What did God tell them? Accept this captivity. Pray for the good of the land. Live your lives as you should. But seek the welfare of the city where I have sent you into exile, and pray to the LORD on its behalf, for in its welfare you will find your welfare. (Jer. 29:7 NRS) This is the perception you must have.

Why, why did God give this to Jeremiah to say? Why, because the first thing we need to do when we find ourselves knocked down by the temptations faced in perception or the results of letting the enemy knock us down is realization and acceptance of our situation.

In Psalm 66, the Psalm for today, we find a prayer lifting God’s glory as well as speaking to the danger we face in arrogance. “For you, O God, have tested us; you have tried us as silver is tried. You brought us into the net; you laid burdens on our backs; (Ps. 66:10-11 NRS) The Psalmist cries out that God has done this. No, God did not do this. God allowed this. God allowed this so that the people might wake up. If you were to read the rest of this Psalm you would see that the Psalmist is led to cry out for forgiveness and God does hear. This is the way out of the trap of a false impression. This is the path to true perception.

Last week the text of the lectionary spoke on faith. The apostles wanted more faith. The problem is God has already given them access to all the faith they would even need, not as a possession, for faith cannot be concocted by human effort. Faith is a state of being grown through trust. Faith is a duty, an expectation, an obligation that gives us true perception and defeat our demonic foes. When God enters our life we have access to all the faith we need, we just are too deceived to understand.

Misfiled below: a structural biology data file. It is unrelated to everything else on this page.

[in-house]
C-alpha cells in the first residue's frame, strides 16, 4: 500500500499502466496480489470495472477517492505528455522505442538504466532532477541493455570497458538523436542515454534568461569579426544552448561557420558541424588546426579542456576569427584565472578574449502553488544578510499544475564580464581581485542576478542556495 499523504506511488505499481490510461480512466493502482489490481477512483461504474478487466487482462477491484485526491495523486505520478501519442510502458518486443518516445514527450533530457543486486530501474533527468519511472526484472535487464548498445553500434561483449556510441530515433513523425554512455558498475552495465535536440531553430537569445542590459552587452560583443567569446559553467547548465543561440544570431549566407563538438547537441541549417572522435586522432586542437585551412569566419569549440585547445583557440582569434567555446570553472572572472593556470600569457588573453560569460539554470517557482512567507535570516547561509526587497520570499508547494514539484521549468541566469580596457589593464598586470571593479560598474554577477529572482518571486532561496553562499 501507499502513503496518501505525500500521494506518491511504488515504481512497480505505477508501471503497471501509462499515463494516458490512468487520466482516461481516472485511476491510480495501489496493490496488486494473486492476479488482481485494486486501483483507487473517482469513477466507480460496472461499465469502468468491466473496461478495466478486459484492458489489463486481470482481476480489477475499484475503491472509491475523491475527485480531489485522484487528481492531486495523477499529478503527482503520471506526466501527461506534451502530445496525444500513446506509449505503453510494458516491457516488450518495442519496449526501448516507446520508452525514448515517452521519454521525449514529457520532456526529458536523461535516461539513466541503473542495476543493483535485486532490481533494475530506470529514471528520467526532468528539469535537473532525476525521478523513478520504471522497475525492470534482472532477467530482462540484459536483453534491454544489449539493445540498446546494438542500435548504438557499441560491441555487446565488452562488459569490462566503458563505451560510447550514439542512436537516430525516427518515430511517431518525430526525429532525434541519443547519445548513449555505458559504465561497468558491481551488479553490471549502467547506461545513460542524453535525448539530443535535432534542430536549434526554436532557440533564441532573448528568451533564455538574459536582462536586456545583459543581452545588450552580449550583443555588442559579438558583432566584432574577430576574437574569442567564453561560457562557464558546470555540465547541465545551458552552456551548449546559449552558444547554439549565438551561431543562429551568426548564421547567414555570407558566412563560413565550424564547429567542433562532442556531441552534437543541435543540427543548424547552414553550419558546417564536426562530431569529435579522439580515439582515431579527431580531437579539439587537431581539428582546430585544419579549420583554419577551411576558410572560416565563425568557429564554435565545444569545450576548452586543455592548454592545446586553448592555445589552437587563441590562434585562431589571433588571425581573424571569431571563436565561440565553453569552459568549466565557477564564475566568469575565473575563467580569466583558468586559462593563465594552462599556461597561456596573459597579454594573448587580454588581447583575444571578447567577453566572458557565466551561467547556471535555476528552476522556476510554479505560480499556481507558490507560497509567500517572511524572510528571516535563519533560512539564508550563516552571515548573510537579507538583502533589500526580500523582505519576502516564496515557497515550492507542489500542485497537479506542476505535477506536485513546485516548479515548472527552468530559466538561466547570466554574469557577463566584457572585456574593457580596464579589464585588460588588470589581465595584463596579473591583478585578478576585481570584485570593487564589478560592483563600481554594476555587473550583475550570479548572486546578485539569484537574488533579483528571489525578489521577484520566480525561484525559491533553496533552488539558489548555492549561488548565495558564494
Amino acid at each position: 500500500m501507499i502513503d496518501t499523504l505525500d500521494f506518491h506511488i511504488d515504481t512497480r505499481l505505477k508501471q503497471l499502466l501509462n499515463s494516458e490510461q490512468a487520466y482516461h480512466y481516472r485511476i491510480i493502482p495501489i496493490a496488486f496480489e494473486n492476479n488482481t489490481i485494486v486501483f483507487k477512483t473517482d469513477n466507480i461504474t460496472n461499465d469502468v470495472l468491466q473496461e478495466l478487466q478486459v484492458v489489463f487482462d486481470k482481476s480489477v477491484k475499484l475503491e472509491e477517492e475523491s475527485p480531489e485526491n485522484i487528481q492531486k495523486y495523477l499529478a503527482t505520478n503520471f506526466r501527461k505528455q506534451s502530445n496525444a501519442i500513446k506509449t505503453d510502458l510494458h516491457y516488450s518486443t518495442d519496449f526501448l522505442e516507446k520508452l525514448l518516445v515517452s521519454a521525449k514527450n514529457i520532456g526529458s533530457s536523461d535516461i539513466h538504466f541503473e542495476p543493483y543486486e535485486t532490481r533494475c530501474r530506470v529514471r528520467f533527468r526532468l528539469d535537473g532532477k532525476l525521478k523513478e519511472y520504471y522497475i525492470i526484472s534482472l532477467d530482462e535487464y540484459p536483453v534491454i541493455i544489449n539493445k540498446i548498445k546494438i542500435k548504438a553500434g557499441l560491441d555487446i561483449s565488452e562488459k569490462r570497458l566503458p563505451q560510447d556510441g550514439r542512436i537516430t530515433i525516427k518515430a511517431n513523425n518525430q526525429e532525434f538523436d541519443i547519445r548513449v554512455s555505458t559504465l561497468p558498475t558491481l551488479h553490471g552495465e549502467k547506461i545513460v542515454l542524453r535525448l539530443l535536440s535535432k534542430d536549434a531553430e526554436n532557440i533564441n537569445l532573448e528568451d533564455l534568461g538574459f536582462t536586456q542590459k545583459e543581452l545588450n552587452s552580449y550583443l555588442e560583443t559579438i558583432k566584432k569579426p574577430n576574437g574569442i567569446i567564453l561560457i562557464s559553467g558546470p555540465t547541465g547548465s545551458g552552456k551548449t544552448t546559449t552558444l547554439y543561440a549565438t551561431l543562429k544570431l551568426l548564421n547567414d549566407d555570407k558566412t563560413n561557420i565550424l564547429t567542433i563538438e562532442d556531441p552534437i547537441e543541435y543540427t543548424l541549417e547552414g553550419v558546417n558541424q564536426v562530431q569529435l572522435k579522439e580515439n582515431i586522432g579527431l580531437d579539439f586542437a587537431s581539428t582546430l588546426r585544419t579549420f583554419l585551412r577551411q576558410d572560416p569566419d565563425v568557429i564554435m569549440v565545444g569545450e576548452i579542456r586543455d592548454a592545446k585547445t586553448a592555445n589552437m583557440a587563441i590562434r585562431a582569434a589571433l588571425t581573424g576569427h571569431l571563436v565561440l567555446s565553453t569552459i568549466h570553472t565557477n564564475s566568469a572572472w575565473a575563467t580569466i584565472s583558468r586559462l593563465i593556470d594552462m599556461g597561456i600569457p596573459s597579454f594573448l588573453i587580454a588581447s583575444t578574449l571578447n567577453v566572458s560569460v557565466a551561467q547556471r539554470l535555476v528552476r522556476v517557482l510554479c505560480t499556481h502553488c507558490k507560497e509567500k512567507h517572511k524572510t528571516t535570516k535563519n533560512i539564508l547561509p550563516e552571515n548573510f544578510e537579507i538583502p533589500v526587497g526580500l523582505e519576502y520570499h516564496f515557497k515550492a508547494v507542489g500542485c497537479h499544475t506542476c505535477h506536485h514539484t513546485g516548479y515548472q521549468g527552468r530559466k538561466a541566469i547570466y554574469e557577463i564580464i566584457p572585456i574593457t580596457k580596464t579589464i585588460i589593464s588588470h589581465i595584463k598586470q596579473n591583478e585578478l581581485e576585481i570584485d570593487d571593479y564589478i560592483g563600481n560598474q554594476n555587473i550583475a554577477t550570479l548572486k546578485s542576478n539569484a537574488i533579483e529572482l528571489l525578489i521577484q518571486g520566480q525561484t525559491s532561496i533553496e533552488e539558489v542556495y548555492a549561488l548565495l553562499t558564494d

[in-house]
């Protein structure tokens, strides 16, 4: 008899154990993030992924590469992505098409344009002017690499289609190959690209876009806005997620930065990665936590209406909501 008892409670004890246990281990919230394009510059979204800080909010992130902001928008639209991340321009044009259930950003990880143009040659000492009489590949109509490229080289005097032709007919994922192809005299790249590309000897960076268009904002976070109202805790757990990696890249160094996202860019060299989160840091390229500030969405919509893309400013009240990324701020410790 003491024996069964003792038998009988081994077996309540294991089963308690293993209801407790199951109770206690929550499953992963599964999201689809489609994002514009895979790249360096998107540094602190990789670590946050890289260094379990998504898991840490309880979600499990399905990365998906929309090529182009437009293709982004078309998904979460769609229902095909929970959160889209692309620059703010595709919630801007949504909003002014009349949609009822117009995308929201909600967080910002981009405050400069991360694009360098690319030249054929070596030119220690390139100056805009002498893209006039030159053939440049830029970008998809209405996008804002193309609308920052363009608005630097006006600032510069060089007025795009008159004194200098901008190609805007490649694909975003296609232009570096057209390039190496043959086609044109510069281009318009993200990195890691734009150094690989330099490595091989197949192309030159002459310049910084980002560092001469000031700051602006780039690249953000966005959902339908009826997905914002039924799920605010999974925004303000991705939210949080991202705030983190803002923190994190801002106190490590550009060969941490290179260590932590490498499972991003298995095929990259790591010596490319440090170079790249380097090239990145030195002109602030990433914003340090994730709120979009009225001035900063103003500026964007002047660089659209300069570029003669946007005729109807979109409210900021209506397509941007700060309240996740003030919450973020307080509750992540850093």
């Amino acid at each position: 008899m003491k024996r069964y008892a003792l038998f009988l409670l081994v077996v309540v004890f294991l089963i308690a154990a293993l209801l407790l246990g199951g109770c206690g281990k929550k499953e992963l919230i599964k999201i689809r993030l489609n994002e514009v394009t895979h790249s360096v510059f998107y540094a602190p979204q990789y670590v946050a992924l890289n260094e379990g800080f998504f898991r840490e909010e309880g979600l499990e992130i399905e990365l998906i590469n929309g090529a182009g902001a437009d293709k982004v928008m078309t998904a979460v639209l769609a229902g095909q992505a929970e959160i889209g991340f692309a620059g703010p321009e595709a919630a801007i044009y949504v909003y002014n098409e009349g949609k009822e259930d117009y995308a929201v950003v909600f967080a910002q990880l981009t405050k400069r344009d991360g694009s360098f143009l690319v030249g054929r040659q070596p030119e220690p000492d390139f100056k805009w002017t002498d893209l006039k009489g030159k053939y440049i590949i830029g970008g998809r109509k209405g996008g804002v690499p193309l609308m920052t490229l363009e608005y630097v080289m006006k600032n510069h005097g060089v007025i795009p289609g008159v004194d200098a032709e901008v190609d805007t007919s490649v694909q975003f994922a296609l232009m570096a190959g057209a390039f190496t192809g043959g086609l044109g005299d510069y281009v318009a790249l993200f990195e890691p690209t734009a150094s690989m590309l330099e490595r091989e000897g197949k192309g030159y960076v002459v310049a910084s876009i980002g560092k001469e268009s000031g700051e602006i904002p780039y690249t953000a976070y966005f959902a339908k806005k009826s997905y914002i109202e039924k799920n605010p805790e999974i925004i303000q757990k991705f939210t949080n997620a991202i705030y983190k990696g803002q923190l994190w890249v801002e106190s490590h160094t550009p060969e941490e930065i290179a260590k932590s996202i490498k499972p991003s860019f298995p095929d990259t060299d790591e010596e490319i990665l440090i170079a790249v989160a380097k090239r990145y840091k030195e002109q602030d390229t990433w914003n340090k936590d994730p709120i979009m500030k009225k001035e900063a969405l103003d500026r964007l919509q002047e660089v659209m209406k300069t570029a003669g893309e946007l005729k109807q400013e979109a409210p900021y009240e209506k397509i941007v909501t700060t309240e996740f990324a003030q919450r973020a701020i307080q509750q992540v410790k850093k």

There is a prayer that can help us in “our awareness that the God’s gift rather than our accomplishment gives us the confidence expressed by Paul: “I have the strength for everything through him who empowers me” (Phil. 4:13).” This prayer is the Prayer of Examen. It is a prayer founded upon the recognition of God’s love for us, our gratitude, our realizing how we need God to help us win the battle of perception through the power of discernment, and the promise of God’s forgiveness when we fail. It is a prayer of reflection and realization of this fallen world in which we live. An unexamined life is a spiritually defeated life.

The gospel story today is the account of ten lepers. Leper were likely the most isolated, feared, and hopeless people of their time. Yet, in this perception of hopelessness they take a chance and seek out Jesus. Jesus heals them all and the leave. Only one comes back, a leper who was also a Samaritan. He comes back and gives praise to God. You see the others had the perception that the leprosy was their battlefield. It wasn’t. Their battlefield was a state of mind that would allow them to walk away from a gift of healing without a word of thanks to what only an act of God could make happen. Only one understood. Only one perceived.

We live in a world in which perception is becoming more powerful. Deep fakes can create lies that are believable. We are continually being manipulated by mega data. We sold a bill of goods by people who serve their own interests and, likely out of ignorance and arrogance are serving the darkness that is drawing closer and closer. God has given all so much but way too many think it is not enough so they seek to live in a deceptive perception that for someday they must account.

Will it be asked of us, “Then Jesus asked, “Were not ten made clean? But the other nine, where are they?” (Lk. 17:17 NRS) Will we be the one who understood or the nine who walked away?